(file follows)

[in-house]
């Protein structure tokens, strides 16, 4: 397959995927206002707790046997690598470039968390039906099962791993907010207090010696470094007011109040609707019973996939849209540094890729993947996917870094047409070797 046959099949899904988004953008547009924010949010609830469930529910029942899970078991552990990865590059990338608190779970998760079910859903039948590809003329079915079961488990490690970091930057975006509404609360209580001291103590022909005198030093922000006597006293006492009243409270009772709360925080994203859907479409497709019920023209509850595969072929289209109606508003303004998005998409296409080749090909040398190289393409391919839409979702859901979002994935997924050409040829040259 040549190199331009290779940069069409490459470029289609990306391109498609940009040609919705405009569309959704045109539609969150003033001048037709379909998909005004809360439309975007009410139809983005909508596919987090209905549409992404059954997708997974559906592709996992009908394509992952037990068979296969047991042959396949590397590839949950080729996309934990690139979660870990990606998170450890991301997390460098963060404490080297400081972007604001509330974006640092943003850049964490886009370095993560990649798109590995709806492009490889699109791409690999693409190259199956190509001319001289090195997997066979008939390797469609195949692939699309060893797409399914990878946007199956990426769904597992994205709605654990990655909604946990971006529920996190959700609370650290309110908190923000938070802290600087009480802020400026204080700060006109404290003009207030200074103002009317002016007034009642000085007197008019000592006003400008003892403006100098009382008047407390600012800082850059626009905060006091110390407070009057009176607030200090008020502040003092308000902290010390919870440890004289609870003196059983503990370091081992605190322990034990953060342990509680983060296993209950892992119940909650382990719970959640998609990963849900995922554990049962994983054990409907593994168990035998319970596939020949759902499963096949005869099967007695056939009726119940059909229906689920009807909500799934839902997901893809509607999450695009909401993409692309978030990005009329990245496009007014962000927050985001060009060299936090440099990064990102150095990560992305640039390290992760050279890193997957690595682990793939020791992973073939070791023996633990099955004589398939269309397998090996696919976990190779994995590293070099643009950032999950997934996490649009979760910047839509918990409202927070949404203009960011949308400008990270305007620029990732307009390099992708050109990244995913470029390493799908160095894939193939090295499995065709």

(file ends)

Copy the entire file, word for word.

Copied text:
[in-house]
């Protein structure tokens, strides 16, 4: 397959995927206002707790046997690598470039968390039906099962791993907010207090010696470094007011109040609707019973996939849209540094890729993947996917870094047409070797 046959099949899904988004953008547009924010949010609830469930529910029942899970078991552990990865590059990338608190779970998760079910859903039948590809003329079915079961488990490690970091930057975006509404609360209580001291103590022909005198030093922000006597006293006492009243409270009772709360925080994203859907479409497709019920023209509850595969072929289209109606508003303004998005998409296409080749090909040398190289393409391919839409979702859901979002994935997924050409040829040259 040549190199331009290779940069069409490459470029289609990306391109498609940009040609919705405009569309959704045109539609969150003033001048037709379909998909005004809360439309975007009410139809983005909508596919987090209905549409992404059954997708997974559906592709996992009908394509992952037990068979296969047991042959396949590397590839949950080729996309934990690139979660870990990606998170450890991301997390460098963060404490080297400081972007604001509330974006640092943003850049964490886009370095993560990649798109590995709806492009490889699109791409690999693409190259199956190509001319001289090195997997066979008939390797469609195949692939699309060893797409399914990878946007199956990426769904597992994205709605654990990655909604946990971006529920996190959700609370650290309110908190923000938070802290600087009480802020400026204080700060006109404290003009207030200074103002009317002016007034009642000085007197008019000592006003400008003892403006100098009382008047407390600012800082850059626009905060006091110390407070009057009176607030200090008020502040003092308000902290010390919870440890004289609870003196059983503990370091081992605190322990034990953060342990509680983060296993209950892992119940909650382990719970959640998609990963849900995922554990049962994983054990409907593994168990035998319970596939020949759902499963096949005869099967007695056939009726119940059909229906689920009807909500799934839902997901893809509607999450695009909401993409692309978030990005009329990245496009007014962000927050985001060009060299936090440099990064990102150095990560992305640039390290992760050279890193997957690595682990793939020791992973073939070791023996633990099955004589398939269309397998090996696919976990190779994995590293070099643009950032999950997934996490649009979760910047839509918990409202927070949404203009960011949308400008990270305007620029990732307009390099992708050109990244995913470029390493799908160095894939193939090295499995065709």